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Information Drain: Obstacles to Research in Africa

Mamman Aminu Ibrahim

Report/paper, 12 pages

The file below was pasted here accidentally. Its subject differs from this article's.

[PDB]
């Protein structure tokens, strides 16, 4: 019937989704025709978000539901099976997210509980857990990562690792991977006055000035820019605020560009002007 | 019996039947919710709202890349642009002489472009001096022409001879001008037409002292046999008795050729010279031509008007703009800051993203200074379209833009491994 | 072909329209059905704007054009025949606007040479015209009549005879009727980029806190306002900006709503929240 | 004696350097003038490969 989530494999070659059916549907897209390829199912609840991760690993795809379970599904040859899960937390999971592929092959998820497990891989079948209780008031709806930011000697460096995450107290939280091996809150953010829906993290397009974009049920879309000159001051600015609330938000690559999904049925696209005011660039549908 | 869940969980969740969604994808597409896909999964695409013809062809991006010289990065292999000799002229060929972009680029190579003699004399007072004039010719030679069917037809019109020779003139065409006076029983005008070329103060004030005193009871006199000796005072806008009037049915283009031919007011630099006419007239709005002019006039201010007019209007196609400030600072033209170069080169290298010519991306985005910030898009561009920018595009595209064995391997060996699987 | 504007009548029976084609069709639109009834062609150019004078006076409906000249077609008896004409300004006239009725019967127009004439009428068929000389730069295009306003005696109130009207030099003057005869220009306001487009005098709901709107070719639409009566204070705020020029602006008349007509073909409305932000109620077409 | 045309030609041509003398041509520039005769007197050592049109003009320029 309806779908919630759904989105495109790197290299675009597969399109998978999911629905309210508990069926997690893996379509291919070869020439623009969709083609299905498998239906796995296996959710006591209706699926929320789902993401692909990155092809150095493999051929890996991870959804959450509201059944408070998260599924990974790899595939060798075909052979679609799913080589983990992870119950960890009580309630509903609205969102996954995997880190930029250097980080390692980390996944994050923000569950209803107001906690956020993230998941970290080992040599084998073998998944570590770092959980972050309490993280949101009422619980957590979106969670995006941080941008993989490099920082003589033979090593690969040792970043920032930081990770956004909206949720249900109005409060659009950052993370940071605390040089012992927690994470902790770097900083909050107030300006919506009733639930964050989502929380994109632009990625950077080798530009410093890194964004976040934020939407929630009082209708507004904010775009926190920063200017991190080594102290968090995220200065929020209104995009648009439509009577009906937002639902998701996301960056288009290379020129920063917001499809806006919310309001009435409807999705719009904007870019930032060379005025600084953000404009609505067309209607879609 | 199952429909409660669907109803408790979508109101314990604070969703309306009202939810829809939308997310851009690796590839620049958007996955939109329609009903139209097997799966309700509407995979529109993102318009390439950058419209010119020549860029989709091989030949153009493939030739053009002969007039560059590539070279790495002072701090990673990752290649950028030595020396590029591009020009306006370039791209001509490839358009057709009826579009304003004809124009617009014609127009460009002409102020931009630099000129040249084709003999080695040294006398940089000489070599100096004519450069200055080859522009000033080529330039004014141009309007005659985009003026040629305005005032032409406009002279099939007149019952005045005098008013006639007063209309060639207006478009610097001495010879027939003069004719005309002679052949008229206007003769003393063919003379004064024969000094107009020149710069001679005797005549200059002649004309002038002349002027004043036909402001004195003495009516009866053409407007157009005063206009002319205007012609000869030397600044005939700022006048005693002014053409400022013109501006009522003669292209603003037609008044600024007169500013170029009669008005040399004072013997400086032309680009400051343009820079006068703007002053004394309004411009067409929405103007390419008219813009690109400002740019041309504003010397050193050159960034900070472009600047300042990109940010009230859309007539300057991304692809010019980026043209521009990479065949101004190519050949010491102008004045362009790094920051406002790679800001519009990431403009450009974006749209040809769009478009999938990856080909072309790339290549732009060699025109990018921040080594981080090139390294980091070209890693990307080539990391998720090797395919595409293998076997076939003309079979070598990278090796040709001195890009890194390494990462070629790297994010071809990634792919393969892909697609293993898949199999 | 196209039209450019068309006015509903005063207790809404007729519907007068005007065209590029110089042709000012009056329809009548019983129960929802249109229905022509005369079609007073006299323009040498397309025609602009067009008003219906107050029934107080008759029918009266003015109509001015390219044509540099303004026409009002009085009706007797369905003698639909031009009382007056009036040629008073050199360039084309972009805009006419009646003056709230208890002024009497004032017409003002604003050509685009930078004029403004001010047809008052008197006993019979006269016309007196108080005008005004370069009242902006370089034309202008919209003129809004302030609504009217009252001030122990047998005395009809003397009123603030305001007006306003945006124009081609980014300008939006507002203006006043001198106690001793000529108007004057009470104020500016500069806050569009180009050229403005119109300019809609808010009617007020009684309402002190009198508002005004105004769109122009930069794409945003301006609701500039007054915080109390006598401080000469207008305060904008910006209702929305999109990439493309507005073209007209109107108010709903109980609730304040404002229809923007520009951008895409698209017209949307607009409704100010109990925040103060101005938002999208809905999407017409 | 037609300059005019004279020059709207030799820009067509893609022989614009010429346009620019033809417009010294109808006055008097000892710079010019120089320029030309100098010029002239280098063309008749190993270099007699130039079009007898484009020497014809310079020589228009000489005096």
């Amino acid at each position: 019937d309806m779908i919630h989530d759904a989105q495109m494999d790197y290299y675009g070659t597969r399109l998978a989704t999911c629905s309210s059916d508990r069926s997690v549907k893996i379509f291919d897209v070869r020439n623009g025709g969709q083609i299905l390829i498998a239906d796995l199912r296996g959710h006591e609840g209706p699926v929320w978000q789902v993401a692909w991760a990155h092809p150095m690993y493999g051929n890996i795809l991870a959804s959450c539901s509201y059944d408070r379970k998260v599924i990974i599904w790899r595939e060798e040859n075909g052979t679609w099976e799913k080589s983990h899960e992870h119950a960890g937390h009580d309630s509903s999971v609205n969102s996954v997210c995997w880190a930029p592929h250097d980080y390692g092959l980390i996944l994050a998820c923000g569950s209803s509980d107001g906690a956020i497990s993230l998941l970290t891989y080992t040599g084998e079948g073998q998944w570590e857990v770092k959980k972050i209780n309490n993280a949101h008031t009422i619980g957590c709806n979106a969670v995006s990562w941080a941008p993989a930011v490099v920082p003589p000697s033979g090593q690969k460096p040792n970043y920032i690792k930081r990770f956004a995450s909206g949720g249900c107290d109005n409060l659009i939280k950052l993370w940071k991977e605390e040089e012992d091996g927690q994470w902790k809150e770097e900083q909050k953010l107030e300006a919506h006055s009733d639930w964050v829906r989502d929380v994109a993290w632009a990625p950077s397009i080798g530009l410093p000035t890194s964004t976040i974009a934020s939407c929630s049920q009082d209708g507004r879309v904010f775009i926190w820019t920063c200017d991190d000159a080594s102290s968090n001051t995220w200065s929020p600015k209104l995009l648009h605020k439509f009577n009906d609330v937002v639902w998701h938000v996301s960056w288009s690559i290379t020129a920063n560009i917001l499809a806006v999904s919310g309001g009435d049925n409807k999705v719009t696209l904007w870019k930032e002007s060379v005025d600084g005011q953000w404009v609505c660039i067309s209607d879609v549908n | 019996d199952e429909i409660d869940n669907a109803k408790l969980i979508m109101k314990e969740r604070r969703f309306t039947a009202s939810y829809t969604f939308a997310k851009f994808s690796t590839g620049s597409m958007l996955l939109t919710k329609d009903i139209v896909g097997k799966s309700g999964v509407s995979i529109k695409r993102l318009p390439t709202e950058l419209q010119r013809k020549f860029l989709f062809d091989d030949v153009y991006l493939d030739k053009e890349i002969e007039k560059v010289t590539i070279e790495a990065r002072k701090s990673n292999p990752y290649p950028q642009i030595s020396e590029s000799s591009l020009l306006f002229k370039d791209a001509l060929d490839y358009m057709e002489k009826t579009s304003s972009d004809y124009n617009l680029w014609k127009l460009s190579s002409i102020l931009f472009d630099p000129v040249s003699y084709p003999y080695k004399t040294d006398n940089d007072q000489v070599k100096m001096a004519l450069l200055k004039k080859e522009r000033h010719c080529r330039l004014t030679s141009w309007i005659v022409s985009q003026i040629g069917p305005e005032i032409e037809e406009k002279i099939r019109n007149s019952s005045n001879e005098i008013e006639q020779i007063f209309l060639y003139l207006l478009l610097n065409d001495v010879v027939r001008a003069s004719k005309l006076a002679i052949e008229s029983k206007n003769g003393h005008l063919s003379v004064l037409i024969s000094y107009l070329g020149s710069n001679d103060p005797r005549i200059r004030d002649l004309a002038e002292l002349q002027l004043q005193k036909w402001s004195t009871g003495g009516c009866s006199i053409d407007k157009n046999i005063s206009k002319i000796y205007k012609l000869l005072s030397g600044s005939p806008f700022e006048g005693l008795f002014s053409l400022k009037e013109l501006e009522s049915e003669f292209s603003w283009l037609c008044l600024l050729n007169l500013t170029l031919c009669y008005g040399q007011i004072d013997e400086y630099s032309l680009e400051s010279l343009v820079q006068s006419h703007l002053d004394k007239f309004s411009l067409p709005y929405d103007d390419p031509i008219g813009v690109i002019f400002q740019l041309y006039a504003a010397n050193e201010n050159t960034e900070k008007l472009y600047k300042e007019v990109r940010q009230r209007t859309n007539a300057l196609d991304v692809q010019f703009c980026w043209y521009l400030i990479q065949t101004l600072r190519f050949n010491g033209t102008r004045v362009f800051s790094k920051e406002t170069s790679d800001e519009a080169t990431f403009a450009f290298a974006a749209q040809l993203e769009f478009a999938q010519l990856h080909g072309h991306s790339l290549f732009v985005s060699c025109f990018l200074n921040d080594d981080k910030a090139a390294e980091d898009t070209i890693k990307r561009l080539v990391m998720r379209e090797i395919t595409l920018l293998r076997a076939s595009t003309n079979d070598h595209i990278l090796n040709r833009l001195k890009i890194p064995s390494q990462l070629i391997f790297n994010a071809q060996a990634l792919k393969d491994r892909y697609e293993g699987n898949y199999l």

There appears to be a consensus among African scholars and politicians that the continent has not benefited enough from its scientific research efforts. In an address to a recent congress of the Pan-African Union of Science and Technology, Ghana's Head of State laid the blame squarely on African scientists themselves. Usman(1979), a historian and social critic, had earlier referred to Nigerian academicians as 'intellectual robots'. Aliu and Mohammed (1990) commented on indiscriminate importation of technology as impeding rather than facilitating development, and proposed more funding for indigenous research by African governments. The purpose of research is to generate knowledge, and access to this knowledge is as important as the research process itself (Aliu and Mohammed, 1990; Bozimo, 1983). Access to locally generated information appears to be a problem in Nigeria at various levels, judging by the accusations and counter-accusations in the nation's print media. Government officials as well as the private sector say that scientists and their establishments do not provide them with research results.

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